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Poster E106

Neural and behavioral dynamics of timing processing in subcortical lesion patients

Poster Session E - Monday, April 15, 2024, 2:30 – 4:30 pm EDT, Sheraton Hall ABC

Antonio Criscuolo1 (, Michael Schwartze1, Sylvie Nozaradan2, Sonja Kotz1,3; 1Maastricht University, 2Institute of Neuroscience (IONS), Université Catholique de Louvain (UCL), Brussels, Belgium, 3Department of Neuropsychology, Max Planck Institute for Human Cognitive and Brain Sciences, 04103, Leipzig, Germany

The capacities to encode the precise timing of sensory events, and to time our own (re-)actions are pivotal to act and adapt to a dynamically changing environment. The basal ganglia (BG) and the cerebellum (CE) are part of a cortico-subcortical network engaged in timing and rhythm processing. While the CE encodes the precise timing of sensory stimuli, the BG generates temporal predictions. What happens when either of these two brain regions are lesioned? In this study, we recruited healthy controls (HC) and stroke patients with lesions in either the BG or CE. After delineating patient’s lesion locations upon their anatomical MRIs, we individually quantified the lesion extension and the group-level overlap. Next, we combined evidence from an EEG and behavioral experiment to investigate the causal role of BG and CE in the sensory and sensorimotor mechanisms of temporal processing. In a tapping synchronization task, participants were asked to tap along with temporally regular auditory sequences presented at three increasing speeds. In the EEG experiment, participants passively listened to isochronous auditory sequences. Comprehensive within- and between-group analyses assessed individual and trial-level neural and tapping dynamics while processing and synchronizing with the temporal regularity in auditory streams. For both data we characterized instantaneous frequency, acceleration, stability, phase coherence and entropy. Combined results from the EEG and the behavioral experiments demonstrated that BG and CE lesions causally impacted the precise neurophysiological encoding of the rhythm and further affected the abilities to produce and synchronize behavior to temporally regular stimuli.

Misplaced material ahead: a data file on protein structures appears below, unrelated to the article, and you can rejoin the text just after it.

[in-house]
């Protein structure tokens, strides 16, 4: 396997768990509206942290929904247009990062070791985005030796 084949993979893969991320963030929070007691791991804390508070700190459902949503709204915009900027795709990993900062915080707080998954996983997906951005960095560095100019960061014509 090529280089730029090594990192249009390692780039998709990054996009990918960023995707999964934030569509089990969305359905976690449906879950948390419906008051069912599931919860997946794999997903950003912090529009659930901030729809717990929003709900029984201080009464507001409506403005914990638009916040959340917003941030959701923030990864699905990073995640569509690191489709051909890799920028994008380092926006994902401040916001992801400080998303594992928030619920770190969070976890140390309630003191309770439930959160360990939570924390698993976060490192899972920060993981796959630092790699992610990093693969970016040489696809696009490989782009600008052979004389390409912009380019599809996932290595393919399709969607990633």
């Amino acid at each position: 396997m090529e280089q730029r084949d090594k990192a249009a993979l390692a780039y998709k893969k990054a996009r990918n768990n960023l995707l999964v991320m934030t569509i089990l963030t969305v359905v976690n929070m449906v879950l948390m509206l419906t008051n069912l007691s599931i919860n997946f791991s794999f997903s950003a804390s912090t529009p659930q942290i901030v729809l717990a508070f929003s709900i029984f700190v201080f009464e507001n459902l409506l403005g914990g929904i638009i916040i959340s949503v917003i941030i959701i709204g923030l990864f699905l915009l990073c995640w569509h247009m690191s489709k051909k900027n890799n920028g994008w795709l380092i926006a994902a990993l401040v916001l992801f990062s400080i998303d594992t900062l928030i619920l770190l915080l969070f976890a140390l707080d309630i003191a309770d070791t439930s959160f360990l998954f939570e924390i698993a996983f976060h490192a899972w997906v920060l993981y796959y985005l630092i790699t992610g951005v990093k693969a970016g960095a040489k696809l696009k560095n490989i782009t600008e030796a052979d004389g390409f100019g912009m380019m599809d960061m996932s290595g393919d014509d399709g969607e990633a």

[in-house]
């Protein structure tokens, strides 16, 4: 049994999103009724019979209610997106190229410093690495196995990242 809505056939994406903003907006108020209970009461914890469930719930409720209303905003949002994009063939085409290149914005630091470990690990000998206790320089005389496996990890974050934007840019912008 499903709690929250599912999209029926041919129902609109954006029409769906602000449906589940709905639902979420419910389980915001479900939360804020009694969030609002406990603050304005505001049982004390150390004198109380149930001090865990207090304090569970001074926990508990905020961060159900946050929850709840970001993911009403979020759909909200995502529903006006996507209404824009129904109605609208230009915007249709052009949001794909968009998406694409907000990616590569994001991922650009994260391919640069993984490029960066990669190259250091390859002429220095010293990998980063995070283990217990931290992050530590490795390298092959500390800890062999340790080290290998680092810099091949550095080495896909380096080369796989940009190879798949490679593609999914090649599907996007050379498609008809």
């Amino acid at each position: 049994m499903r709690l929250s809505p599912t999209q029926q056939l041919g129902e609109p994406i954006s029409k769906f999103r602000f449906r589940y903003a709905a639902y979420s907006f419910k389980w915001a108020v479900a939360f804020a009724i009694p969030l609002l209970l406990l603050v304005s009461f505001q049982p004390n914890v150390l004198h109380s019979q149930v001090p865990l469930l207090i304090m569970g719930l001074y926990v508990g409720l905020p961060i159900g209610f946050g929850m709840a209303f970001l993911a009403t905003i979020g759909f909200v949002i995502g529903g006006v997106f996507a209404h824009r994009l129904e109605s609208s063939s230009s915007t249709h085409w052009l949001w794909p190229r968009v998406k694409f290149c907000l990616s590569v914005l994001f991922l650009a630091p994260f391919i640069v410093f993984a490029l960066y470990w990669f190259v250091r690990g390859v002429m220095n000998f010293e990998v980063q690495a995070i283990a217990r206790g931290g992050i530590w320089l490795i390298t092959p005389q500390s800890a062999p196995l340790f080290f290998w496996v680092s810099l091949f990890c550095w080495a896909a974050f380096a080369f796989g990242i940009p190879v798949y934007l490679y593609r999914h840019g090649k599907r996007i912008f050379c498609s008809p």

Topic Area: PERCEPTION & ACTION: Audition


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